Does modern Fortran allow embedded spaces in identifiers like the older FORTRAN IV did? - Bevo 19:07, 26 May 2004 (UTC)

Reply: Not in the free source form introduced in Fortran 90. The old fixed source form has been retained for backwards compatibility but should not be used in new code IMO.

Open Source Compiler

Thanks to The Recycling Troll for adding the Open Watcom compiler link. I tried it out, and changed the sample code so that it will compile with it. The original code was over 20 years old and was written for a compiler which hasn't been around for a long time. Hopefully this will help any newbies who want to try the code for themselves.Wcrowe 19:28, 19 Oct 2004 (UTC)

thanks ;-) Metacarpus 14:13, 11 Apr 2005 (UTC)

comments on IBM compiler

I wonder if the comments appearing on the relative popularity of the IBM and Waterloo compilers are correct. I would like to see a source.

Fortran 95 code sample needed

I [Beliavsky] think the current Fortran 77 code sample should be replaced with one in Fortran 90 or 95.

I think the whole article should be rewritten from the point of view of the current language, and everything else moved to a "history" section, which is similar to the structure of articles about natural languages, countries, etc. Grayscale
Most of the code out there is written in Fortran 77, I'm sure. For example PYTHIA has existed since the '70s but still adheres to Fortran 77. - mako 21:08, 2 Jun 2005 (UTC)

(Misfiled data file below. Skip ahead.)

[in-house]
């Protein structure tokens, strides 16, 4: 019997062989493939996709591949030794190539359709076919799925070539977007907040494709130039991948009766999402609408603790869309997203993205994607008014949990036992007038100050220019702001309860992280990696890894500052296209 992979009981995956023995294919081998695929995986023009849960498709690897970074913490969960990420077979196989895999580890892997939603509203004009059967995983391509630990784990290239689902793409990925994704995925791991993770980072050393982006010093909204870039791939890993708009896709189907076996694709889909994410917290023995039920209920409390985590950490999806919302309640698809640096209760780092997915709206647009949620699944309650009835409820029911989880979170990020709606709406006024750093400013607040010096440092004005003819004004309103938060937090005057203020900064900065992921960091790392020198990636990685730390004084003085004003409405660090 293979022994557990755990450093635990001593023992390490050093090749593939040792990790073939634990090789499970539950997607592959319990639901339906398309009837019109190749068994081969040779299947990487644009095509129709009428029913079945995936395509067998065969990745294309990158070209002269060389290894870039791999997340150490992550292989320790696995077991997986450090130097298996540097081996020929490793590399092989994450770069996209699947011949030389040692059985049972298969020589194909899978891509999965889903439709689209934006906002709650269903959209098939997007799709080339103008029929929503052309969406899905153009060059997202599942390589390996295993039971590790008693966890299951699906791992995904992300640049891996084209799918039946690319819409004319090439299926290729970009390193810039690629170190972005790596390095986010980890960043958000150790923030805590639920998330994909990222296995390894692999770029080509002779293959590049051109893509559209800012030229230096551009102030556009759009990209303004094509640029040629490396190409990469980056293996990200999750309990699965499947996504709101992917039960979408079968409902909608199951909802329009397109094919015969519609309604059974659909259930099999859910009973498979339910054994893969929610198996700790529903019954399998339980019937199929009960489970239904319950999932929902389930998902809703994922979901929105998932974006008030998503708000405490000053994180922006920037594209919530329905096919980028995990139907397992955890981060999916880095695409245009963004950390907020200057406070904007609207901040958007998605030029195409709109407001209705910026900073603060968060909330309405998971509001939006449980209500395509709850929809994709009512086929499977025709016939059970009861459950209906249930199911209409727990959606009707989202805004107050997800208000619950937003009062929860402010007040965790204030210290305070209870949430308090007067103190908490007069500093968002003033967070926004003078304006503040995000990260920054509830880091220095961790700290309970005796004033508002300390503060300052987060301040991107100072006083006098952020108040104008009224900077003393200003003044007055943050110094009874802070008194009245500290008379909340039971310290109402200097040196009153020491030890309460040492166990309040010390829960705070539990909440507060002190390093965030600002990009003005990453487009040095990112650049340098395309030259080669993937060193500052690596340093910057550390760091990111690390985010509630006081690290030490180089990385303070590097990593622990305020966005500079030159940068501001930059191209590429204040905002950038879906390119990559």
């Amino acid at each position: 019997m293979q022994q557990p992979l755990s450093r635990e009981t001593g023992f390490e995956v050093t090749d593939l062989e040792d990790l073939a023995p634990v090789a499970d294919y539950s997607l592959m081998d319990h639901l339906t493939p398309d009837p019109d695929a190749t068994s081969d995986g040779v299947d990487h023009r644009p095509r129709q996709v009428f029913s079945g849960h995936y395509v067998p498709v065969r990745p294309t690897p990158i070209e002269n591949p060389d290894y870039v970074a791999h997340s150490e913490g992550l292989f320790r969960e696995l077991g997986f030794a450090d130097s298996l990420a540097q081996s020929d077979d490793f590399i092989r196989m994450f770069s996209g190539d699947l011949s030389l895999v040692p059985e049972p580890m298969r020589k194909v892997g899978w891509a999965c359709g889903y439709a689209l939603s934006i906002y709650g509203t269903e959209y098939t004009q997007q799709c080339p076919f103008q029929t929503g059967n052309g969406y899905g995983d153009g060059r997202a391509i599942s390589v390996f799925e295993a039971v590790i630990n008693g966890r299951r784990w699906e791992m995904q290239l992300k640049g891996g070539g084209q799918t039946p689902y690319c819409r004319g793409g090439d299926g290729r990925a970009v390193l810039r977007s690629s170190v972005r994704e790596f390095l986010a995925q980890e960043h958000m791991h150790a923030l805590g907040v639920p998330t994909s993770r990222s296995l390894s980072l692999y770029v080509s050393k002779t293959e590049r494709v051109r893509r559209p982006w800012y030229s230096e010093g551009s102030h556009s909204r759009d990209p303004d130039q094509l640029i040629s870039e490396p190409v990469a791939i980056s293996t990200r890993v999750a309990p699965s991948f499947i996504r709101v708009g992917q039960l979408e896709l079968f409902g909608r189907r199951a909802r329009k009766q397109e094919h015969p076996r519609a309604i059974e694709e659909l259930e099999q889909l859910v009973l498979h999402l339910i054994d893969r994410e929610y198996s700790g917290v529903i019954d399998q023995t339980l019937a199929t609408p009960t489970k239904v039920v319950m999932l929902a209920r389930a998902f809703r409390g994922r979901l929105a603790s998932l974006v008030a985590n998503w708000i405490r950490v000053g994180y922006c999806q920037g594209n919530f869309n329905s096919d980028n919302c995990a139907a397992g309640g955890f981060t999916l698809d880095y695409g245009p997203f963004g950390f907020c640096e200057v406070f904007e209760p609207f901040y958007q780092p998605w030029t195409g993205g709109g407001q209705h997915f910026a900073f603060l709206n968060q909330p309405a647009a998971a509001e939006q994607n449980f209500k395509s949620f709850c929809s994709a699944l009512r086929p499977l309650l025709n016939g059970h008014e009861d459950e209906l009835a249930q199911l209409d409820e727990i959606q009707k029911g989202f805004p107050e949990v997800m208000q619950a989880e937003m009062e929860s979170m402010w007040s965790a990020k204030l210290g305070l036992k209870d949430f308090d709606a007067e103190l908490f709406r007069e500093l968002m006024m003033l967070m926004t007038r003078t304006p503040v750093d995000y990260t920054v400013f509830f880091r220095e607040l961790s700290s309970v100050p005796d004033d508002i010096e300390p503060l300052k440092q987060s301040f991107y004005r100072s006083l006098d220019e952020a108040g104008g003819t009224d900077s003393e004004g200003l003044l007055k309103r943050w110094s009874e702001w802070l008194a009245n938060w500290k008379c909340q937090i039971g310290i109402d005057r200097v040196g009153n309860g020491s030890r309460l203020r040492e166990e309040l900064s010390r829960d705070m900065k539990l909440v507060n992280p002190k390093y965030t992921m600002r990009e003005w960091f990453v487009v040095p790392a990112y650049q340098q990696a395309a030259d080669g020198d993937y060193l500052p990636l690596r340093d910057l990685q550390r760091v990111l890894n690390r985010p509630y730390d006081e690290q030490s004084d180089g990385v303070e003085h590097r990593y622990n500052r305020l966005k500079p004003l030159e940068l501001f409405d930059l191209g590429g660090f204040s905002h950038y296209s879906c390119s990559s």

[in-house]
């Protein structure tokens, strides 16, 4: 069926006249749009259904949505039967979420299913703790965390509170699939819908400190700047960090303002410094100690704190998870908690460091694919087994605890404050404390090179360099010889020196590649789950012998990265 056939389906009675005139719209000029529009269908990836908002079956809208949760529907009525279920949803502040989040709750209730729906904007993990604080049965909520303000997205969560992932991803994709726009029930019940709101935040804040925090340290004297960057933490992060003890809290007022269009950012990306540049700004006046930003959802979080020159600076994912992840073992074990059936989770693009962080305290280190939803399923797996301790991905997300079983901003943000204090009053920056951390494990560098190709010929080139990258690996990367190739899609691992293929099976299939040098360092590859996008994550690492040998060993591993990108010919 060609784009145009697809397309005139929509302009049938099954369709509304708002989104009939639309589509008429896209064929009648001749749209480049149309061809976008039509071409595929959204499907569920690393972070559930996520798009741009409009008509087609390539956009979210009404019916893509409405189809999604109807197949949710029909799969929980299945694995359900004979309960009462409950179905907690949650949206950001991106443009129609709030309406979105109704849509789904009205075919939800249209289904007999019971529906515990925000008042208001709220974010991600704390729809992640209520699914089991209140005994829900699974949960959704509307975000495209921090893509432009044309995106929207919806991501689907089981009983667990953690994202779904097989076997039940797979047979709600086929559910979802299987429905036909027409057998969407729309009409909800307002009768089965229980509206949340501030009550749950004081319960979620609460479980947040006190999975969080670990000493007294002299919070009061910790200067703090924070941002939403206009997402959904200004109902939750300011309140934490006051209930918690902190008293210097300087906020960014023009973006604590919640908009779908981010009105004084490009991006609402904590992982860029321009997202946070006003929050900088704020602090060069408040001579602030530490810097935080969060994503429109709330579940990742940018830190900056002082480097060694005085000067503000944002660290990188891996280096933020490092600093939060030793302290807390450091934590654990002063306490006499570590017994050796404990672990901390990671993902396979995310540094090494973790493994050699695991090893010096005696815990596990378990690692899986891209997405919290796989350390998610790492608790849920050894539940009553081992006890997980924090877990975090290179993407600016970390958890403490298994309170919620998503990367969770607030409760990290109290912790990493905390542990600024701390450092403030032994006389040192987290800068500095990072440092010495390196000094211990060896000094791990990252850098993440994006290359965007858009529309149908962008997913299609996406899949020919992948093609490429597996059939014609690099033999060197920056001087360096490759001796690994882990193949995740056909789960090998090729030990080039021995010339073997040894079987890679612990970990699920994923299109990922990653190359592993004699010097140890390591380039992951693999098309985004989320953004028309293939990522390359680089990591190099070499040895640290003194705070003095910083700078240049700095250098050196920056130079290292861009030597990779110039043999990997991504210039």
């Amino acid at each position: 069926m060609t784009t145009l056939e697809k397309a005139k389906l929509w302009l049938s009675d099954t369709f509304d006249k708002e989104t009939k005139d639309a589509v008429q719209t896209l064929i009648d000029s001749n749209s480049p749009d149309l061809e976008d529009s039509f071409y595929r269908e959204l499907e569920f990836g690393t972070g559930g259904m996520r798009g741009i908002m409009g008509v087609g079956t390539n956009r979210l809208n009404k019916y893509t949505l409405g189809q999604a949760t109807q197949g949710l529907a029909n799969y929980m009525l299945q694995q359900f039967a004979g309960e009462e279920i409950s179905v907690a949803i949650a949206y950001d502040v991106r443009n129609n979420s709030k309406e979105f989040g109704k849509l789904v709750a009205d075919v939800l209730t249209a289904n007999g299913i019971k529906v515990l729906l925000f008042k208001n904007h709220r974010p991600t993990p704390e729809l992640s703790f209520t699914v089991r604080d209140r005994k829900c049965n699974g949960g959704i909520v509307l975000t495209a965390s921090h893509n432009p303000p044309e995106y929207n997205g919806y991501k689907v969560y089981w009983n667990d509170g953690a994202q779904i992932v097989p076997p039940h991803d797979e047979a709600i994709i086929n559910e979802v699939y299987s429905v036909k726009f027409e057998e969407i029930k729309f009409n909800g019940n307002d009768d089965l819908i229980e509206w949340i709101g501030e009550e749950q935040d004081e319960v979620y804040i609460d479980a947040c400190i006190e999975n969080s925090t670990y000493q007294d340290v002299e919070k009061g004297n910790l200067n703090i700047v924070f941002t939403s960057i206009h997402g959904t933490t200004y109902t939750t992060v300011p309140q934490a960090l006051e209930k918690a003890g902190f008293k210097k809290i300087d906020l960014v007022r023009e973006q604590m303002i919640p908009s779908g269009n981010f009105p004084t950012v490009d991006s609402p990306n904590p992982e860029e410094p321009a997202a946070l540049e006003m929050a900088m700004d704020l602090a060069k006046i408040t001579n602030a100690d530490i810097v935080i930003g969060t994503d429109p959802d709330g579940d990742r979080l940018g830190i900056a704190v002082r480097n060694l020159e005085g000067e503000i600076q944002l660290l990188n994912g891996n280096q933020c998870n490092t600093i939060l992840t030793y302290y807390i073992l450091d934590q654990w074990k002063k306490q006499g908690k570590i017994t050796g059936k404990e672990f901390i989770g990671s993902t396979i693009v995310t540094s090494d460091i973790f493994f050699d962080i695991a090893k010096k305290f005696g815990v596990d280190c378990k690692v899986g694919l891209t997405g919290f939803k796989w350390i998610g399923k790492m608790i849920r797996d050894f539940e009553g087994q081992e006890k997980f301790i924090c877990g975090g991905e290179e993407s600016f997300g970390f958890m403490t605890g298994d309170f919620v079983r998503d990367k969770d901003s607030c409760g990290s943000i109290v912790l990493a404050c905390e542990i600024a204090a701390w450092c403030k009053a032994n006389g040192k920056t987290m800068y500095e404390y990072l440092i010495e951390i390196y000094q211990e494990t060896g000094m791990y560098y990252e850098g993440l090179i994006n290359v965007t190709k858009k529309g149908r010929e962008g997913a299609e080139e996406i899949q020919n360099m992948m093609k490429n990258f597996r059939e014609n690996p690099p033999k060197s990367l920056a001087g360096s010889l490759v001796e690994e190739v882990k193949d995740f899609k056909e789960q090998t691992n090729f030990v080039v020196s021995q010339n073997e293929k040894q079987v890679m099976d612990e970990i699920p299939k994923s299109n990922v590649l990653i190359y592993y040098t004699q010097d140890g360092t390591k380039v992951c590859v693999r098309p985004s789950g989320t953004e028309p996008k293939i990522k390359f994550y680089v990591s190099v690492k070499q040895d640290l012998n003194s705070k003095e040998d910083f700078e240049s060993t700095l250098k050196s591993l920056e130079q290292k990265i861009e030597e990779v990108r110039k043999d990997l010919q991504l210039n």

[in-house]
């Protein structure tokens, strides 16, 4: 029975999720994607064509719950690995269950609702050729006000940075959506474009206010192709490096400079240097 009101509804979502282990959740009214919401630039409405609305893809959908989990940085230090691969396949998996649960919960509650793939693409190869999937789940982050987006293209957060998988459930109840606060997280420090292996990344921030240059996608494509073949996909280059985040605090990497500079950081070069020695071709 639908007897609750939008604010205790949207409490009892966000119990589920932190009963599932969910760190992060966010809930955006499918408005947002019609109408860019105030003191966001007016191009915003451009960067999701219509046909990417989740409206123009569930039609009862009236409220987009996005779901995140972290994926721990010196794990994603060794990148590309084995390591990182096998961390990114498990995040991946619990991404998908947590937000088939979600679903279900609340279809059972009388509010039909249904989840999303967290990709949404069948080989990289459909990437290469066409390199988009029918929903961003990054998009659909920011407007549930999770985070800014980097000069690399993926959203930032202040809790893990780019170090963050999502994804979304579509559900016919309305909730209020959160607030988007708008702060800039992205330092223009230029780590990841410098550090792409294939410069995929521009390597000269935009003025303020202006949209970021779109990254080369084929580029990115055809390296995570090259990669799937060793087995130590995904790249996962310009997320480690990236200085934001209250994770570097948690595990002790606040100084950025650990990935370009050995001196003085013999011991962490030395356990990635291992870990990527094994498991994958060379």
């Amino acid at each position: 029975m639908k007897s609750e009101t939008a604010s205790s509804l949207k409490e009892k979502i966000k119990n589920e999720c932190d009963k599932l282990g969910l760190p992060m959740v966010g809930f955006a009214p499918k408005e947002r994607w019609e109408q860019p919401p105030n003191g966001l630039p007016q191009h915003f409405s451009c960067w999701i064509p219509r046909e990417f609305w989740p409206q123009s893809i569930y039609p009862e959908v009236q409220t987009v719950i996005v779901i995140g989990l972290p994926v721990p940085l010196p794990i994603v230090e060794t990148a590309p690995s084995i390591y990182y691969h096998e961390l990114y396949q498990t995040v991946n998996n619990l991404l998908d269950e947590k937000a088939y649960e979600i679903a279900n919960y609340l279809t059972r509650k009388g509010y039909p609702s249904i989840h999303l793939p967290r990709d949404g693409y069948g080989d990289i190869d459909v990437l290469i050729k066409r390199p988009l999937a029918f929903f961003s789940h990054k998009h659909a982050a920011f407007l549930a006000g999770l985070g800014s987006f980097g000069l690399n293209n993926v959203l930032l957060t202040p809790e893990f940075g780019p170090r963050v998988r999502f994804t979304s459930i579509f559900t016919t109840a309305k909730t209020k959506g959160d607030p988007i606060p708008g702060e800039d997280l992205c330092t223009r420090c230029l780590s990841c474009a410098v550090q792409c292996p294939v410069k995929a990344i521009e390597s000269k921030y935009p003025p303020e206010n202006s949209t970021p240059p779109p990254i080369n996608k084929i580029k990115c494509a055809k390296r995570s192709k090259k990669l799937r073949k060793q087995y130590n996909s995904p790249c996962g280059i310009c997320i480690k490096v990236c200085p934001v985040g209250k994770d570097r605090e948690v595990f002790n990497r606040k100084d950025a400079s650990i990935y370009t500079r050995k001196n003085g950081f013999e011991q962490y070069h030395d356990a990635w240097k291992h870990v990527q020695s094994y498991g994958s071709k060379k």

I (Eric Salathe) just cleaned up the example code and added another to better reflect contemporary Fortran programming. The existing example contained syntax, like statement lables, that are deprecated. I also added an additional example showing dynamic allocation and a simple matrix operation. Incidently, I mentioned gfortran with a link, but no article seems to exist currently.
Regarding comment above "Most of the code out there is written in Fortran 77": Yes and no. Most new models are written in Fortran90. This includes the most computationally intensive code out there, climate and weather models. The easiest examples to look at would be CCSM (the US Community Climate System Model) <> and WRF (Weather and Research Forecasting) model <> for which code is publicly released.


Maby a few words could be added to "history" section, like, for example, that FORTRAN was used to program US spacecraft, moon landers, Space shuttle and even that during cold war, Soviet Union had their own version of FORTRAN compiler for their early supercomputers. FORTRAN was definitively a very strategically important programming languege during the cold war, but there is no mention of that here.

feel free to add what you know, after all, it's a wiki, isn't it? Metacarpus 14:07, 11 Apr 2005 (UTC)

There was almost certainly design software related to the space shuttle written in Fortran, and maybe even some operational ground data-handling software, but AFAIK all of the flight software was written in HAL-S ("S" for "Shuttle").

Legal rights to the term FORTRAN

Is the word "Fortran" copyrighted or can it be freely used? There seems to be a company named "Fortran company" that offeres various Fortran languege related services and products. Do they have any exclusive rights over Fortran languege? (and apparently other addresses in the same general area)